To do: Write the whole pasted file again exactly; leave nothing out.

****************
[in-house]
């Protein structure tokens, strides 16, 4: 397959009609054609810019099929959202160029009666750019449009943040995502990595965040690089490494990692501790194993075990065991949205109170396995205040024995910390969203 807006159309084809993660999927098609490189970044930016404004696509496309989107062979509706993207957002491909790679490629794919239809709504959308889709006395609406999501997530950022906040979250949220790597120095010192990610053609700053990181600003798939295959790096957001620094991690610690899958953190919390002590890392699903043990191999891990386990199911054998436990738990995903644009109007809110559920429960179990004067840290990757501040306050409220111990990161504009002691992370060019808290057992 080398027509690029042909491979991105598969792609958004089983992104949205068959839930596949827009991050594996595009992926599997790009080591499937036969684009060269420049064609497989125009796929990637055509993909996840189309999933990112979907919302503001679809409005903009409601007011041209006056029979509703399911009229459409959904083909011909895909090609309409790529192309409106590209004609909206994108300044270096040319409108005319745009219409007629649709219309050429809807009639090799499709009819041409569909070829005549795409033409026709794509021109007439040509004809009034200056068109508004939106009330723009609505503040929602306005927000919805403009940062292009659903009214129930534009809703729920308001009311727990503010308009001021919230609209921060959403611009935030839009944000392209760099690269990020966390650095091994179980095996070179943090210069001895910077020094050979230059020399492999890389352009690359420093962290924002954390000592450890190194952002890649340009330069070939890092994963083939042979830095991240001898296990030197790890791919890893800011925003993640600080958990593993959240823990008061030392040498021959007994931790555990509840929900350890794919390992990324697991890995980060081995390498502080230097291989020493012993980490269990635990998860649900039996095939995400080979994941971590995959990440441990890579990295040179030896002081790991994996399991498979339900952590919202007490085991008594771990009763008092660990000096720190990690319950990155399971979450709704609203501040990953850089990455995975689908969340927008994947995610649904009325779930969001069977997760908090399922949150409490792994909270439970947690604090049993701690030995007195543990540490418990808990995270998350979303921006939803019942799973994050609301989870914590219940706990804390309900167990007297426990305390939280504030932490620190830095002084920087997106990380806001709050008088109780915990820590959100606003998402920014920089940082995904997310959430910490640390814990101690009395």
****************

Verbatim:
[in-house]
């Protein structure tokens, strides 16, 4: 397959009609054609810019099929959202160029009666750019449009943040995502990595965040690089490494990692501790194993075990065991949205109170396995205040024995910390969203 807006159309084809993660999927098609490189970044930016404004696509496309989107062979509706993207957002491909790679490629794919239809709504959308889709006395609406999501997530950022906040979250949220790597120095010192990610053609700053990181600003798939295959790096957001620094991690610690899958953190919390002590890392699903043990191999891990386990199911054998436990738990995903644009109007809110559920429960179990004067840290990757501040306050409220111990990161504009002691992370060019808290057992 080398027509690029042909491979991105598969792609958004089983992104949205068959839930596949827009991050594996595009992926599997790009080591499937036969684009060269420049064609497989125009796929990637055509993909996840189309999933990112979907919302503001679809409005903009409601007011041209006056029979509703399911009229459409959904083909011909895909090609309409790529192309409106590209004609909206994108300044270096040319409108005319745009219409007629649709219309050429809807009639090799499709009819041409569909070829005549795409033409026709794509021109007439040509004809009034200056068109508004939106009330723009609505503040929602306005927000919805403009940062292009659903009214129930534009809703729920308001009311727990503010308009001021919230609209921060959403611009935030839009944000392209760099690269990020966390650095091994179980095996070179943090210069001895910077020094050979230059020399492999890389352009690359420093962290924002954390000592450890190194952002890649340009330069070939890092994963083939042979830095991240001898296990030197790890791919890893800011925003993640600080958990593993959240823990008061030392040498021959007994931790555990509840929900350890794919390992990324697991890995980060081995390498502080230097291989020493012993980490269990635990998860649900039996095939995400080979994941971590995959990440441990890579990295040179030896002081790991994996399991498979339900952590919202007490085991008594771990009763008092660990000096720190990690319950990155399971979450709704609203501040990953850089990455995975689908969340927008994947995610649904009325779930969001069977997760908090399922949150409490792994909270439970947690604090049993701690030995007195543990540490418990808990995270998350979303921006939803019942799973994050609301989870914590219940706990804390309900167990007297426990305390939280504030932490620190830095002084920087997106990380806001709050008088109780915990820590959100606003998402920014920089940082995904997310959430910490640390814990101690009395």